The Navajo Nation experienced its first wave of the coronavirus in May 2020. Like other American communities, its success in containing the virus has been mixed, with the latest advisory from the Nation's government warning of "uncontrolled spread" in 34 Navajo communities.
"We took our ability to govern ourselves seriously as a sovereign nation," Navajo Nation President Jonathan Nez told NPR, regarding the early steps to keep people save from the coronavirus.
Officials implemented strict guidelines, including mask and social distancing mandates, as well as a limit on the number of visitors in businesses. Far more stringent, the Navajo Nation enforced weekend-long lockdowns, closing all businesses and roads to the public every Friday evening through Monday morning.
"We went as far as to say no non-Navajo visitors — they could pass through, of course, but they couldn't visit," Nez said.
The Navajo Nation is encompassed by Arizona, Colorado, New Mexico and Utah. The Navajo had put into place a mask mandate mid-April, but Arizona still doesn't have a state-wide mask mandate and Utah's ordinance went into place just this week. Nez said this became a problem for the Navajo citizens, and as time wore on, spirits wore down.
"We are seeing instances of the same fatigue that are happening in this country. Before, there was an element of fear that kept people home,'' Nez explained. "This is changing as we go further and further into this pandemic. That's why we are changing up our strategies and fighting this virus."
Wednesday, the Navajo Nation warned residents about a rise in cases in the surrounding areas.
"On Tuesday, the state of New Mexico reported 1,266 new cases of COVID-19, the state of Arizona reported 3,434 new cases, and Utah reported 2,517," Vice President Myron Lizer said in a news release. "The safest place to be is at home on the Navajo Nation. We have to remain optimistic and never lose hope because eventually we will overcome this pandemic."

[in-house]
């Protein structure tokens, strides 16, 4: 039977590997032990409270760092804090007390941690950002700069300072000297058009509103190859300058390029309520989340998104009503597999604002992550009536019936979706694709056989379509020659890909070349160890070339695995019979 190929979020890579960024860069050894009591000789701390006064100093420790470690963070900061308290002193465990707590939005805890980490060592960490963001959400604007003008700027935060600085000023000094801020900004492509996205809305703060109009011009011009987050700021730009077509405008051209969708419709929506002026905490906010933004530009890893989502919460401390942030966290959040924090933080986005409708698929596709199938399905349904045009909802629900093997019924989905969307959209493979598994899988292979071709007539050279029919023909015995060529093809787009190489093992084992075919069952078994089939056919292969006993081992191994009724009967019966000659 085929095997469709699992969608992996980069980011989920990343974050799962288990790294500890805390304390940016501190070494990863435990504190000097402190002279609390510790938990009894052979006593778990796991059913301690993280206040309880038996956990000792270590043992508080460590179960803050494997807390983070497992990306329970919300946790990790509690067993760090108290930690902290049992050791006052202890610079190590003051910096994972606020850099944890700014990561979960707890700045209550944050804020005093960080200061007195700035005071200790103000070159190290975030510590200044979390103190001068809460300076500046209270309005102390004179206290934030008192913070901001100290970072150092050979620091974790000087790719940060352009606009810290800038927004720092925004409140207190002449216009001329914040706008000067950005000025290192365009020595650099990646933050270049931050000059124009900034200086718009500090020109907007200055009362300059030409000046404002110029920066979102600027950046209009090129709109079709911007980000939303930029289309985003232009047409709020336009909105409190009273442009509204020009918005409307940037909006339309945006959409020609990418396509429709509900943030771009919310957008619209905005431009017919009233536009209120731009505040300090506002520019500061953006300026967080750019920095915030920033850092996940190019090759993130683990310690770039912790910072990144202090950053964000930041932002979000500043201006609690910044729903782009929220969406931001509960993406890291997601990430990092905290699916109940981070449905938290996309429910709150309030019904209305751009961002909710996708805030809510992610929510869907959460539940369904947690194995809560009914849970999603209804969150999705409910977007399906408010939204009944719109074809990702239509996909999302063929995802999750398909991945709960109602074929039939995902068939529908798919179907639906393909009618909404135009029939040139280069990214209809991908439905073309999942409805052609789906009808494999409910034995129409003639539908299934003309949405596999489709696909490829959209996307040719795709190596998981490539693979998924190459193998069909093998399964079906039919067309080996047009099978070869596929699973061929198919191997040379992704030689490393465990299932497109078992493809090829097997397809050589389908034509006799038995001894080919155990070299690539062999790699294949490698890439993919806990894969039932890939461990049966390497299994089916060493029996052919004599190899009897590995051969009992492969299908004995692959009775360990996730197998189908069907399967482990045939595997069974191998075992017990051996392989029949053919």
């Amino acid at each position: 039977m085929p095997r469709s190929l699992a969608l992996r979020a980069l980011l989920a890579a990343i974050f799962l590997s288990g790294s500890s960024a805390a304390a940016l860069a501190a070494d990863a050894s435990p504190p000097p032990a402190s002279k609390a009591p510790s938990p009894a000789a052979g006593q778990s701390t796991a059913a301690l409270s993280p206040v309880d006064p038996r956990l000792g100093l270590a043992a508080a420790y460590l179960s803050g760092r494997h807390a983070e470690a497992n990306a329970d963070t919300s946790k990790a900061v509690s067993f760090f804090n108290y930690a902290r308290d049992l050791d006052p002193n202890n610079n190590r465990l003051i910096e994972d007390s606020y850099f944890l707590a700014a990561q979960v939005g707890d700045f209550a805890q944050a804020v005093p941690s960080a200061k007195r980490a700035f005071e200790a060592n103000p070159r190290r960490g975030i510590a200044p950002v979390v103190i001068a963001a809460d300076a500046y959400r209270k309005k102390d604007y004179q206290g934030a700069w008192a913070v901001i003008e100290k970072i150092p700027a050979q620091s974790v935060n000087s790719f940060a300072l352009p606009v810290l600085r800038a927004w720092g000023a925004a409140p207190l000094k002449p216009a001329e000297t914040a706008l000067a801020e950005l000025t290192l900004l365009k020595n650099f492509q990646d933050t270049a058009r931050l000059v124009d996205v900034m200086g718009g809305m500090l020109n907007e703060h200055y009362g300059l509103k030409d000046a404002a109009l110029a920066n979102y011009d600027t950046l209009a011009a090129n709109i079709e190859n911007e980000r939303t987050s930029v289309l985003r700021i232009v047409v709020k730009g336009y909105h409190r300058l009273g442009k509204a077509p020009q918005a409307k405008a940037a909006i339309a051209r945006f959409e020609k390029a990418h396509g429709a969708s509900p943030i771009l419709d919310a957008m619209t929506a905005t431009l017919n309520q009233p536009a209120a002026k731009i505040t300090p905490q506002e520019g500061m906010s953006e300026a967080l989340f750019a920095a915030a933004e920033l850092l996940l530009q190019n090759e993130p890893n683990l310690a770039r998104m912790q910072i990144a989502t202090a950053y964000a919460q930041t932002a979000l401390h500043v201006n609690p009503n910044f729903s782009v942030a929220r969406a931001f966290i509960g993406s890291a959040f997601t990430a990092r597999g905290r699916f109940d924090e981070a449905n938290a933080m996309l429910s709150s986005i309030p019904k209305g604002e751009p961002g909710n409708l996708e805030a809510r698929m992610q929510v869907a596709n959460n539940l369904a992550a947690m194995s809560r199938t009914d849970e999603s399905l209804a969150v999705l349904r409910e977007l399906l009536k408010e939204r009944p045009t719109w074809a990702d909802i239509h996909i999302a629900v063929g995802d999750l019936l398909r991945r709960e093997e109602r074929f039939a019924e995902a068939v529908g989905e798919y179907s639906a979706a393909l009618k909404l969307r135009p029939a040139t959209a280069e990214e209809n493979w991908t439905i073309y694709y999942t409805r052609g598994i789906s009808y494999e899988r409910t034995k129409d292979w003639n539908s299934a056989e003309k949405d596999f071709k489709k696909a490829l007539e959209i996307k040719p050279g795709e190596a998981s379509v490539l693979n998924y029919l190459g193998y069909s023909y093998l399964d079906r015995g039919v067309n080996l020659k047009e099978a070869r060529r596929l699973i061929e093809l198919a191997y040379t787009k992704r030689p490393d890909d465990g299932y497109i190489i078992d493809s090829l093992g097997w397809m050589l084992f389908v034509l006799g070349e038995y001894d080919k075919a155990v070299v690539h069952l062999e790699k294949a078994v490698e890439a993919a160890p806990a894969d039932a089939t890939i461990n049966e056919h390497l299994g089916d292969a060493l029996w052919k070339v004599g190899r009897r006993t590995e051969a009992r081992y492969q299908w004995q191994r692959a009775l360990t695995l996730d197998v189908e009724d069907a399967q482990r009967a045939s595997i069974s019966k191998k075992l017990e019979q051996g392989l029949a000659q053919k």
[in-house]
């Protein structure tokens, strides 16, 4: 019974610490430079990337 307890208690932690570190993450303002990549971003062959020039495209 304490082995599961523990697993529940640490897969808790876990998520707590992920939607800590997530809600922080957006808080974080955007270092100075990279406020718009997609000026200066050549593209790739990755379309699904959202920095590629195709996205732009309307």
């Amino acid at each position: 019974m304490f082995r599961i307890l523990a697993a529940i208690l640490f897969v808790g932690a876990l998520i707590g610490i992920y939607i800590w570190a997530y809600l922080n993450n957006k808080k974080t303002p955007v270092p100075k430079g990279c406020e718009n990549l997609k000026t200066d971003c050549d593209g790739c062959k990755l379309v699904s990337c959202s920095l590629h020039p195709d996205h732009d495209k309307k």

With stores closed over the weekends, citizens had begun traveling to conduct their weekend business. Nez said the Navajo Nation bubble was compromised by citizens bringing the virus back from neighboring states.
With fatigue and complacency settling in, the Navajo Department of Health eased up on weekend regulations. In October the Navajo were allowed to access essential businesses, with limited hours, over the weekends in hopes of deterring off-nation travel.
"That played a major factor in keeping these numbers down, seeing these numbers lessen in the communities, going from a lockdown to a curfew," Nez said.
Only about half of the Navajo population reside on the reservation. With cases starting to climb again for the first time since spring, Nez is worried about the upcoming holiday season.
Family and social gatherings are driving the spread throughout the reservation, Nez said. He is encouraging family and friends to stay home, on and off the reservation alike, until a vaccine comes out. It is up to the younger population, he said, to do what is right to protect not only themselves, but their elders as well.
"We framed this virus and compared it to monsters that have plagued our people, in our creation stories, our traditional stories. The Navajo people have fought monsters throughout time; that's our view and our perspective." Nez explained. "Today, we are fighting modern day monsters. Now we have a new monster, COVID-19."
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